A Gift Tax Primer
Over the past five years, I have prepared all the gift tax returns for Chambliss’ tax clients. Gift taxes can become quite complex and vary based on a taxpayer’s individual circumstances. There is a lot of confusion and misinformation that I regularly run across, so I thought it would be helpful to share my experience and provide an explanation of the basics.
Why is now a great time to make large gifts?
Each taxpayer is currently able to give away $11,580,000 total during life and after death without paying gift or estate taxes. This amount is significantly higher than it has been in recent history, and the cap is set to go back down to $5,490,000 after December 31, 2025. Tax regimes change frequently with changes in political party, making tax planning more difficult than ever. If you are not a gambler, now is a great time to go ahead and make a large gift while the current high level estate tax exemption is in place.
Who has to file a gift tax return?
The person who makes the gift files the return, not the person who receives the gift. If you receive a gift, it is “free” money that you do not have to report on your tax return. Gifts in excess of $15,000 must be filed. See the annual exclusion amount information below for more information.
What is a gift tax return?
A gift tax return is a running record of all the gifts you have given over your lifetime and the amount of unified credit and GST credit you have used up. Typically no actual tax is due with a gift tax return because the credit amounts are currently so high.
What is the unified credit?
The unified credit is a tax credit that is used up during your life, and after your death as you make gifts or bequests. It represents the amount of tax you would pay on the first $11,580,000 if it were taxable. Since it is not taxable, you use up the credit rather than paying the tax.
What is the GST (Generation Skipping Transfer) tax credit?
The GST tax credit is used up during your life and after your death as you make gifts to your grandchildren or to trusts that have the potential to benefit multiple generations. It is calculated in the same way as the unified credit.
What is the “annual exclusion” amount?
An annual exclusion is the amount of a gift you can give to an individual before having to file a gift tax return. For 2020, the amount is $15,000. For example, if you and your spouse want to gift cash to your daughter and her spouse, you could give them a total of $60,000 — $15,000 to each of them from each of you — without filing a gift tax return. You do not use up your unified credit on gifts below the annual exclusion amount.
What information goes on a gift tax return?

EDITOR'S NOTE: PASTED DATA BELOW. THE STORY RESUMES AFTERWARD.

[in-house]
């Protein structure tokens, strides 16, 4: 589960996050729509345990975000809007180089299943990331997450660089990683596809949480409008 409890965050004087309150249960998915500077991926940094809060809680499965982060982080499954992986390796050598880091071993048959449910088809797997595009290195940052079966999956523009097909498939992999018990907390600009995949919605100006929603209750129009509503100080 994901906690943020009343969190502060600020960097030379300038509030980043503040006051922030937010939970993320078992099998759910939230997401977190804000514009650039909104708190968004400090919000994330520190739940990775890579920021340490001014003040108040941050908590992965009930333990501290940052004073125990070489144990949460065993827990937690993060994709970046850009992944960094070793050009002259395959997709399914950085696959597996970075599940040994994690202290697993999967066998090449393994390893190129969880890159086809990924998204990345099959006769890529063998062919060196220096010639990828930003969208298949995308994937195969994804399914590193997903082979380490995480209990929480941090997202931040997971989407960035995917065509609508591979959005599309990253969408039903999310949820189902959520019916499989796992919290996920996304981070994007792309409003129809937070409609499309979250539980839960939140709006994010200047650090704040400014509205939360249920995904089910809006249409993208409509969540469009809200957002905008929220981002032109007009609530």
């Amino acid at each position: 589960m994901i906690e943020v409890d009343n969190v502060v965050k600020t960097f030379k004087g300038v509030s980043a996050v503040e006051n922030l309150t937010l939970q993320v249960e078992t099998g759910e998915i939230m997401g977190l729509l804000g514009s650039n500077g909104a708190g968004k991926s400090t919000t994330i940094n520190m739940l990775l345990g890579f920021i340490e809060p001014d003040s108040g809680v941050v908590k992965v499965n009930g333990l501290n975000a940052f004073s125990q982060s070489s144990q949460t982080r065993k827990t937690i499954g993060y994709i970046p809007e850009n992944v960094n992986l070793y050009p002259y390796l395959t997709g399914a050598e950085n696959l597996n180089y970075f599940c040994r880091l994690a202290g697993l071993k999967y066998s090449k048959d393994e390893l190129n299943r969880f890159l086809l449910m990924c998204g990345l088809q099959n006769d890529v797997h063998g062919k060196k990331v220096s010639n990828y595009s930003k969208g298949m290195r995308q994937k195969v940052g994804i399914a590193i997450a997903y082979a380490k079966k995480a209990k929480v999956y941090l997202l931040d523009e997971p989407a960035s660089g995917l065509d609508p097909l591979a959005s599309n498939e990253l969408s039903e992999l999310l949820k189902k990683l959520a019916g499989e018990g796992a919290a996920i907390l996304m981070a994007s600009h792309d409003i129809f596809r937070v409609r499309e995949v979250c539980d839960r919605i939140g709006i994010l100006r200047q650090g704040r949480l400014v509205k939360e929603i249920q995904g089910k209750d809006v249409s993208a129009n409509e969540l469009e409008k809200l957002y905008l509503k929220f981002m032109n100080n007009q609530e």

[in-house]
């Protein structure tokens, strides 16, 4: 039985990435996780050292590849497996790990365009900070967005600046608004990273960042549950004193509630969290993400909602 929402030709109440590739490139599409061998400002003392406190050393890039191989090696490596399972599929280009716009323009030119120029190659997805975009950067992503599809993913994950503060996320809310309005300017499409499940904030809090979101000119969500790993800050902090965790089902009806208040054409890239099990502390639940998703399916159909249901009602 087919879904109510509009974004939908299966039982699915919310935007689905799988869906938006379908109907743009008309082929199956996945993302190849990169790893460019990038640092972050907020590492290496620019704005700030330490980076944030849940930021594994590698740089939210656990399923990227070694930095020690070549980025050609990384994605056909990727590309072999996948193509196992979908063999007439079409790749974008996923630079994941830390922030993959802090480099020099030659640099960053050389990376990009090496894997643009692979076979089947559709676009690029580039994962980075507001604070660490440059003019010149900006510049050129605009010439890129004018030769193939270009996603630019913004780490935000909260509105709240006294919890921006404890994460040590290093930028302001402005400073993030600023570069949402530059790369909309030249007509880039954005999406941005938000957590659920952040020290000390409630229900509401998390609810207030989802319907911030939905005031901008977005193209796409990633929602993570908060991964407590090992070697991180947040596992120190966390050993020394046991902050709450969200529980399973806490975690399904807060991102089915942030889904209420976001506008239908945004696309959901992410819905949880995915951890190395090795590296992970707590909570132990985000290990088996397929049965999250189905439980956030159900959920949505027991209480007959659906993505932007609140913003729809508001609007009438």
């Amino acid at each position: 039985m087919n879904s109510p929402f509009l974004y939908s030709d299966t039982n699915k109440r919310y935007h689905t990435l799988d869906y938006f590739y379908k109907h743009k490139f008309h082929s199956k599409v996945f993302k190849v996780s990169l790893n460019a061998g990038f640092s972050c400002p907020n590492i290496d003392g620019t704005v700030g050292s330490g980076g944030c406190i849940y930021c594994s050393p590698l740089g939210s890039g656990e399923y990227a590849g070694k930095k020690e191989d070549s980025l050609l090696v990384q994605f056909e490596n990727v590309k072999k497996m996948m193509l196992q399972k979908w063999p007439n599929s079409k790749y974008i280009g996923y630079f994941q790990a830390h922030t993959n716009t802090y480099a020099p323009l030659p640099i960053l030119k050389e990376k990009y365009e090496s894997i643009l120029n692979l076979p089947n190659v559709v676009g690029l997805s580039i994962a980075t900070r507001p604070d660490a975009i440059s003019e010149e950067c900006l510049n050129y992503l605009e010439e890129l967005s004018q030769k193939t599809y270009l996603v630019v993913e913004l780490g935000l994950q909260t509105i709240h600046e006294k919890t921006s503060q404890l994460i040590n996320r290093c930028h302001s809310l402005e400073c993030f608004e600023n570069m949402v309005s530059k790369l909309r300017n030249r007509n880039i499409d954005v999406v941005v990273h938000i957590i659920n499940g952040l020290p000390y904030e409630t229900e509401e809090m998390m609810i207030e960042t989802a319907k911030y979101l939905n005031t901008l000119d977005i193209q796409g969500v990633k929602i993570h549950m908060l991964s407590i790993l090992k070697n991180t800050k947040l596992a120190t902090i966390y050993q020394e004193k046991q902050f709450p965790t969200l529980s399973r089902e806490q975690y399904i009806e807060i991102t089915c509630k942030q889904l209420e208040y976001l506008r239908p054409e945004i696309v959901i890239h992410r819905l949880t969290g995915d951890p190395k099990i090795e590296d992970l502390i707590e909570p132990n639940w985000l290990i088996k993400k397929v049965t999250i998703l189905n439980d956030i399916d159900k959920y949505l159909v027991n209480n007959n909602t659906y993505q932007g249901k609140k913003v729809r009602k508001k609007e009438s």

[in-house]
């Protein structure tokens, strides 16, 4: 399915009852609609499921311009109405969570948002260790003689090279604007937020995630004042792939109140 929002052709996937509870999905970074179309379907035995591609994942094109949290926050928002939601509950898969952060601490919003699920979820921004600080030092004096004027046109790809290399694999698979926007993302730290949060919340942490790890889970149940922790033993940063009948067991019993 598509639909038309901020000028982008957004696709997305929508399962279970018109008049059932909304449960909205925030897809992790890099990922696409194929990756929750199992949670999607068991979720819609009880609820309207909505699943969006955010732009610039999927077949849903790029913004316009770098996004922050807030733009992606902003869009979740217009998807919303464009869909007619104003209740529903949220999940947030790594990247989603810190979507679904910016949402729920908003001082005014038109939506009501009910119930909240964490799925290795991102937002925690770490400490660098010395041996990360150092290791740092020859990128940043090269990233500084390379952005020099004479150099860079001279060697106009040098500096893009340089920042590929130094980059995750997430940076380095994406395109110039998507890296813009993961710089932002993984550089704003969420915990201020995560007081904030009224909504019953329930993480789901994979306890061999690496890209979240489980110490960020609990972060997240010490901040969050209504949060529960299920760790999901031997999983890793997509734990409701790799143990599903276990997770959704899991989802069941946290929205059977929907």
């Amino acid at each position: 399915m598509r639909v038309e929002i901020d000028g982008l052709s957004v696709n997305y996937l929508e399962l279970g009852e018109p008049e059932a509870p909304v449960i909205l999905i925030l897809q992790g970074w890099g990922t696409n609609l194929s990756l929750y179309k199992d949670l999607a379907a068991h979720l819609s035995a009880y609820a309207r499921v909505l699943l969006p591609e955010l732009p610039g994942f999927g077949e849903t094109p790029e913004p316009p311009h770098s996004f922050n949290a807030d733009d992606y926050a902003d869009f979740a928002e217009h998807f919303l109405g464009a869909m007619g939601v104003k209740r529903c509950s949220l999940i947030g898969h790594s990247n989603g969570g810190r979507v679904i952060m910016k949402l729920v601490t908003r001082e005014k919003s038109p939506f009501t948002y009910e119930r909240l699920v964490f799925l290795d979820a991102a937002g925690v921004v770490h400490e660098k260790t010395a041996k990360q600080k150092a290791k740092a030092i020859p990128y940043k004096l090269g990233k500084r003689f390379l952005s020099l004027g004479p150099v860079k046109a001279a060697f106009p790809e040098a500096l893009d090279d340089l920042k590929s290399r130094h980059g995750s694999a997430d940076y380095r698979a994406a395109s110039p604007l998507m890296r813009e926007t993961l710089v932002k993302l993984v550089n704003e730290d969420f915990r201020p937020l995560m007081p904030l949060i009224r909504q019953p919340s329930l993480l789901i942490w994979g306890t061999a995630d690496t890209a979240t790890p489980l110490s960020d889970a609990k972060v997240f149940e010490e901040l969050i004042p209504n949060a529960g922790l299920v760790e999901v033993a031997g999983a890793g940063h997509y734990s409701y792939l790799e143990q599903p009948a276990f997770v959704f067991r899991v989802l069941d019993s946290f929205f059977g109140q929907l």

- Your name, address, and social security number
- The names and addresses of any donees
- The amount, date, and description of each gift you make
- If you make a gift to a trust, a copy of the trust instrument
- A running tally of all previous gifts and previously used credit amounts
- A list of all charitable gifts you give — this does not use up your credit and is merely informational
- Any legal paperwork related to gift transfers
- Valuations of the gifts:
- Cash is most straightforward, no valuation needed
- Fair market value and cost basis of stock gifts
- Appraisal or valuation of real estate or business interests
Are there any drawbacks to gifting now rather than bequeathing something in your will?
When gifts are made, their current value and original cost basis are transferred to the new owner. Gifting highly appreciated assets can result in higher taxes for the donee. For example, if you have stock that has greatly increased in value over time, you gift it to your son, and he sells it right away, he will pay a lot in capital gains taxes. However, if you leave that stock to him in your will, it will be revalued (a “step up” in basis) at your date of death. If he sells it right away after your death, he will pay little to no capital gains taxes.
Another drawback is the loss of control of the asset. For instance, if you gift your child a business interest, you must hand it off completely. In order for a gift transfer to be complete, you must not have any control over the asset. If you are uncomfortable with that prospect, wait until later.
Are there ways to avoid filing a gift tax return?
If you make a payment directly to a medical facility on someone’s behalf, the payment does not need to be reported on a gift tax return. You can also pay for an individual’s tuition directly to the educational institution and not file a gift tax return.
In addition, you can make a lump-sum contribution to a 529 plan equal to five times the annual exclusion amount (currently $75,000) and make an election to spread the gift evenly over five years. You will need to file the gift tax return in the initial year, but as long as you don’t make additional gifts, you will not have to file additional returns for the second through fifth years.
How can Chambliss help?
Making gifts is an important part of many people’s estate planning process. If you have any questions or would be interested in fitting gifts into your overall estate plan, please contact me, Rachel Ragghianti, or a member of our Tax team.